I opt to just put the 4X4 rear end on top of the leaf springs with either a flip kit.. or by welding on new spring perches.. I use "Moroso" spring perches for a Dana 60 which have the same tube diameter... If you are not a welder and are not familiar with setting the "pinion angle".. a flip kit would be the preferred method.... Then I use the axles and brake drums off the a 2WD to get the 5 lug pattern... Its a straight swap... You can use Axles/brakes from any 2WD 1971-80 12 bolt...
IF you decide to go ahead... feel free to email me and ask any questions... I love to talk trucks.. Just dont like working on em anymore...
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Old 02-07-2018, 11:41 AM   #43
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Re: How To: Ruin a Perfectly Good 4wd

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BTW, this explanation from Livrat sounds like the easiest way to correctly locate the holes for a 4x4 to 2wd swap. I don't know if you have access to a set of front framerails off of a 2wd truck though.
I do like this method, though it seems like youíd use a lot of cutoff wheels if youíre a regular guy like me without a plasma cutter. It think it would be easier to build a paper template or rubbing transfer. I at least have access to a torn-down C10, though there is a dropmember in the way now. Wish Iíd had the foresight to build a template while it was apart Regardless, I may not end up in exactly the stock position, but weíll see!
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Old 02-07-2018, 12:52 PM   #44
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Re: How To: Ruin a Perfectly Good 4wd

These frame diagrams have been reposted a number of times here on the forum. They do not contain all of the required info, but are a great start. Big thanks to the original poster, Rod, whoever/wherever you are...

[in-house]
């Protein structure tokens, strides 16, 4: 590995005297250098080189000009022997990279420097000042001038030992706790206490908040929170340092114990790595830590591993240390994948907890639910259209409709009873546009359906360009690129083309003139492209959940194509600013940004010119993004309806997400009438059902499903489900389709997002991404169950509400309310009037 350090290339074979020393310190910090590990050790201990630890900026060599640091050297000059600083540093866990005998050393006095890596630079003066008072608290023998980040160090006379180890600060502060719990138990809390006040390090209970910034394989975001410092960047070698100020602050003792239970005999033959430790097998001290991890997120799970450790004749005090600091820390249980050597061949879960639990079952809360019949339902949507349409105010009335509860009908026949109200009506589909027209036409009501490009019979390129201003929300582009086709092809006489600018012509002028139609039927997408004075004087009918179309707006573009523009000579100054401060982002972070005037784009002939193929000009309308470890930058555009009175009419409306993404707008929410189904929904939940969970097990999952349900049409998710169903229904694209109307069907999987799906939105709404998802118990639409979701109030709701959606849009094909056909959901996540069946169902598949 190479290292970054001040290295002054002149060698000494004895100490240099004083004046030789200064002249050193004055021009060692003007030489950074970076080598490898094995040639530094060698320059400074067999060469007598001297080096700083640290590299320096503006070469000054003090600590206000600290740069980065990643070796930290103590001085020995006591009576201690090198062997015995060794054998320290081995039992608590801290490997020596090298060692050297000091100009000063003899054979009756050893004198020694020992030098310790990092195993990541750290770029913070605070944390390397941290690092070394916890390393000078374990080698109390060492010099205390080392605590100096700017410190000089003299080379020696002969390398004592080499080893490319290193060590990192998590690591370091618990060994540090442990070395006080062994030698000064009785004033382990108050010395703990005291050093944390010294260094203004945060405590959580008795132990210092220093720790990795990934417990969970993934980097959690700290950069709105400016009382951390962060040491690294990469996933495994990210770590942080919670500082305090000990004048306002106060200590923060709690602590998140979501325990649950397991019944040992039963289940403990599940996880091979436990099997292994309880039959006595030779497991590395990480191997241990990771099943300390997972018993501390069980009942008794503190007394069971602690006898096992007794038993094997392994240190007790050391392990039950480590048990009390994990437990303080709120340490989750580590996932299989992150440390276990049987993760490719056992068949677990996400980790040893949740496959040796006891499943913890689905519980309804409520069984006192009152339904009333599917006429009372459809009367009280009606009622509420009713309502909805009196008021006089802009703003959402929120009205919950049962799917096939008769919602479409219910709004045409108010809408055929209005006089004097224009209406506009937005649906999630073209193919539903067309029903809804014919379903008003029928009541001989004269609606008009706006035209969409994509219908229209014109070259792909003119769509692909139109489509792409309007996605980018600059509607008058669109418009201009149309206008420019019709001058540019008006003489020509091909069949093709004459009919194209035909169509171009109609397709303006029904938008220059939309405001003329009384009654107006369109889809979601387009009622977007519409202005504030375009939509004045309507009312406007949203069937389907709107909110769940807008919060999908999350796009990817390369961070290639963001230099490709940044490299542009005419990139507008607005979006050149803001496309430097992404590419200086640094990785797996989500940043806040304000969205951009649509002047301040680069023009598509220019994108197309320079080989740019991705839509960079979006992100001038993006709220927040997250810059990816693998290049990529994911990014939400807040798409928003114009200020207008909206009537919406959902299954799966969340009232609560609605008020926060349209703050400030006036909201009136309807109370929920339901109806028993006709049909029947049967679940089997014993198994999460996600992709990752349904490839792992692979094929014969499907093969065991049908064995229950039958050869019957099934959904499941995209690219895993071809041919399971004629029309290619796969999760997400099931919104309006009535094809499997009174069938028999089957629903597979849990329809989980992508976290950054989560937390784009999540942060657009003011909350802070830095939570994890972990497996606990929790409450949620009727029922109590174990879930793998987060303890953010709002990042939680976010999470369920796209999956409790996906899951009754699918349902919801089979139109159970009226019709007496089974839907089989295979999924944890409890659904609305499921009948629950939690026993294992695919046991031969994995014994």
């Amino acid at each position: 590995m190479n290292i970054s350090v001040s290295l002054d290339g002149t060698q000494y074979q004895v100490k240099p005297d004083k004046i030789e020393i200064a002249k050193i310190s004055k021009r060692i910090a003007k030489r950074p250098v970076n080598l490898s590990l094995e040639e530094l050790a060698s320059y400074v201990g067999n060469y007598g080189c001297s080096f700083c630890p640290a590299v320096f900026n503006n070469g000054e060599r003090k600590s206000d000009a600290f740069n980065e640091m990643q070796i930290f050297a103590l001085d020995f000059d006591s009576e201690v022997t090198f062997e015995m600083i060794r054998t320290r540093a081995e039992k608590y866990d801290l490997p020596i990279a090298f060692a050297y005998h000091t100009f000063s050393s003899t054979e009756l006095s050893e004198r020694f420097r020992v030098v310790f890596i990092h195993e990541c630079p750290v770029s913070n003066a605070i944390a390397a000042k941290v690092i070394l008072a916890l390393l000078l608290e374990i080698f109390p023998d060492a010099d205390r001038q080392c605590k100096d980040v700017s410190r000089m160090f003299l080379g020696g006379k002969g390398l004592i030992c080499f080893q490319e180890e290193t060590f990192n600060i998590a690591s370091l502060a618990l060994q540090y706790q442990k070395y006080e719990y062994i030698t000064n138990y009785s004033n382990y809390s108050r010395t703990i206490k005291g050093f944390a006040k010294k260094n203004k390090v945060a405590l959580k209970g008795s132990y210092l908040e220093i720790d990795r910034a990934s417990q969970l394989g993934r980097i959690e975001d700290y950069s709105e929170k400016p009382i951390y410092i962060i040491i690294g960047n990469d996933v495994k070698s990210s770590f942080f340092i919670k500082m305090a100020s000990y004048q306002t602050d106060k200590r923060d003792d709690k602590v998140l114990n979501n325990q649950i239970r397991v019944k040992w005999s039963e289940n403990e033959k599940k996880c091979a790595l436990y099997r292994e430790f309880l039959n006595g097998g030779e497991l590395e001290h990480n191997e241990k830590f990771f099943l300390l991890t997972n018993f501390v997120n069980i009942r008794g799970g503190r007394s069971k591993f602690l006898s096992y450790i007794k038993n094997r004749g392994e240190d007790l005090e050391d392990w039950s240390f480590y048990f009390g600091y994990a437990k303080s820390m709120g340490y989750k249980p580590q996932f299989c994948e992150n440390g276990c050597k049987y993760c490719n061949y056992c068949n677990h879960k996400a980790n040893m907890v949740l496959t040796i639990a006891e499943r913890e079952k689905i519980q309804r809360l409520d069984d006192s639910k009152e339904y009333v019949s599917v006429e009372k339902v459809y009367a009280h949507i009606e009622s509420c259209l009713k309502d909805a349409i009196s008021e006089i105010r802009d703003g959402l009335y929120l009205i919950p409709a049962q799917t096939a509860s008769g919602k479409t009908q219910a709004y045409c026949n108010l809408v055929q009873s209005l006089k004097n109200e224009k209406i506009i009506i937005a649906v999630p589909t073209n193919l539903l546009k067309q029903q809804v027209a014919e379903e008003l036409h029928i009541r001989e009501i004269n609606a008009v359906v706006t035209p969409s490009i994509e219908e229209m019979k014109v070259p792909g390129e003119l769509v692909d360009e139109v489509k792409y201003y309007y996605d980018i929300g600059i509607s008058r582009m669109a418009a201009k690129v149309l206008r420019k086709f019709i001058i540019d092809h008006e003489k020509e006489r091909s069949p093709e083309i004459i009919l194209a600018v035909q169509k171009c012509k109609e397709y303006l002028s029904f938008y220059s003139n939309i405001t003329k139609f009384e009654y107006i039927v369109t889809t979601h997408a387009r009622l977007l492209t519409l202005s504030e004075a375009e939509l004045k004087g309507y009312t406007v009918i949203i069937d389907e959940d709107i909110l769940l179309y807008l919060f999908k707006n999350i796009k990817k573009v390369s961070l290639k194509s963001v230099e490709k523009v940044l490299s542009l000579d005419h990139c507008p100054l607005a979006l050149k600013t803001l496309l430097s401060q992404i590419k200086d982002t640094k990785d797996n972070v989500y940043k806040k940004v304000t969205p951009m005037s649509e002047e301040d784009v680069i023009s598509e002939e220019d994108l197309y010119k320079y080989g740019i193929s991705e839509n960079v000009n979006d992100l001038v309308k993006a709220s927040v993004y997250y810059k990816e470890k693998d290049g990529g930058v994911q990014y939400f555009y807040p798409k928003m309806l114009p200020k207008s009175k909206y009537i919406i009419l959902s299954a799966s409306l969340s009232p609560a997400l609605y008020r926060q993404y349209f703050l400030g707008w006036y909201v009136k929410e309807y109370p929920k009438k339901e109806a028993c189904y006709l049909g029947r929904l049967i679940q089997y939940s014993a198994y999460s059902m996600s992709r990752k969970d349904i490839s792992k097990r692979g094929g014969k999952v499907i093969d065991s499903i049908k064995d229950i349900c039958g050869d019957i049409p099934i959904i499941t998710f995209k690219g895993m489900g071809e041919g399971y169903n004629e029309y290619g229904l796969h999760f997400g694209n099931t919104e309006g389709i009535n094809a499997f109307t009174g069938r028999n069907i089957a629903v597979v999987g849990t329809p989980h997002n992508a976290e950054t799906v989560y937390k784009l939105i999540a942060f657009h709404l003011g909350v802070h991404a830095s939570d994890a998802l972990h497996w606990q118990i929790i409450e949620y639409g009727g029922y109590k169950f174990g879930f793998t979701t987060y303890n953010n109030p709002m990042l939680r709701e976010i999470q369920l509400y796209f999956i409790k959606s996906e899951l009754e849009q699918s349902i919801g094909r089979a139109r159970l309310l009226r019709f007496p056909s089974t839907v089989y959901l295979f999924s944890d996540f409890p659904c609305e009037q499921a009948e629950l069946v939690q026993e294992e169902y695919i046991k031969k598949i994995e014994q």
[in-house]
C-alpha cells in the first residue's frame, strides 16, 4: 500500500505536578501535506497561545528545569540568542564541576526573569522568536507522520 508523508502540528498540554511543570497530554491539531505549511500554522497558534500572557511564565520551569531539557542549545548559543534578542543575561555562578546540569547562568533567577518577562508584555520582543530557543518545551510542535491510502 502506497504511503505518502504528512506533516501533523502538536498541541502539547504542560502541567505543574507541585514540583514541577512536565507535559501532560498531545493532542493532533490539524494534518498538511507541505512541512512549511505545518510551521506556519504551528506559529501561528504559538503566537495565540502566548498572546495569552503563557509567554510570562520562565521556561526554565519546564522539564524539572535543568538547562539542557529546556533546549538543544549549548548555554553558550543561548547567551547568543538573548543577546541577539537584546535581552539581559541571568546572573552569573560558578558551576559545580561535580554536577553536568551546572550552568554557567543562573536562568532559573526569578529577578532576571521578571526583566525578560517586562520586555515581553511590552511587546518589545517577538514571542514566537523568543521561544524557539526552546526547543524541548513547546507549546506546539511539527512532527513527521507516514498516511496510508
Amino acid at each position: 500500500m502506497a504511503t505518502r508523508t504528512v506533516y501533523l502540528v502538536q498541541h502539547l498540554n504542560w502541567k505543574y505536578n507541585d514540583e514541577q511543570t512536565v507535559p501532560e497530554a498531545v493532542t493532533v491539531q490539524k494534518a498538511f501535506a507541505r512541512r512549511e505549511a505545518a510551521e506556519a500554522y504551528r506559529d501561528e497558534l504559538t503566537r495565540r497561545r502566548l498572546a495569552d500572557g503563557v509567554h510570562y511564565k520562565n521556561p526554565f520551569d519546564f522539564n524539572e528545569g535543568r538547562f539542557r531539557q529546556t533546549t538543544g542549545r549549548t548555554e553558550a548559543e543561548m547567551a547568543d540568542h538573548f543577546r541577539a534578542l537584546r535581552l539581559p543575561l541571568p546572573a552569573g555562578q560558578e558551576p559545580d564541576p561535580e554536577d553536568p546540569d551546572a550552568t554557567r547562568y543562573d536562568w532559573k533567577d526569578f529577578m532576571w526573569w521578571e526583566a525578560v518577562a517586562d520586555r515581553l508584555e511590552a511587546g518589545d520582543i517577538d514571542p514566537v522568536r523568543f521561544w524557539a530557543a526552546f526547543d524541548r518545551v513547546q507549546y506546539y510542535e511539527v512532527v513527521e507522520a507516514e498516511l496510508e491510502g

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Old 02-07-2018, 01:00 PM   #45
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Re: How To: Ruin a Perfectly Good 4wd

Notice that the front crossmember on the 2wd is located based on axle centerline (CL), which is only possible to find with control arms and spindles installed, and at ride height. It is much easier to locate axle CL on the 4wd frame as it’s centered in the bumpstops.

We can decipher that the factory placed the front axle CL 21.90” behind the core support bushing CL. This is found by subtracting the 16.50” measurement from the seemingly arbitrary line drawn 38.40” behind the core support mounts. This measurement is the same on both 4wd and 2wd frames.
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Old 02-07-2018, 01:13 PM   #46
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Re: How To: Ruin a Perfectly Good 4wd

Quote:
Originally Posted by gringoloco View Post
Notice that the front crossmember on the 2wd is located based on axle centerline (CL), which is only possible to find with control arms and spindles installed, and at ride height. It is much easier to locate axle CL on the 4wd frame as itís centered in the bumpstops.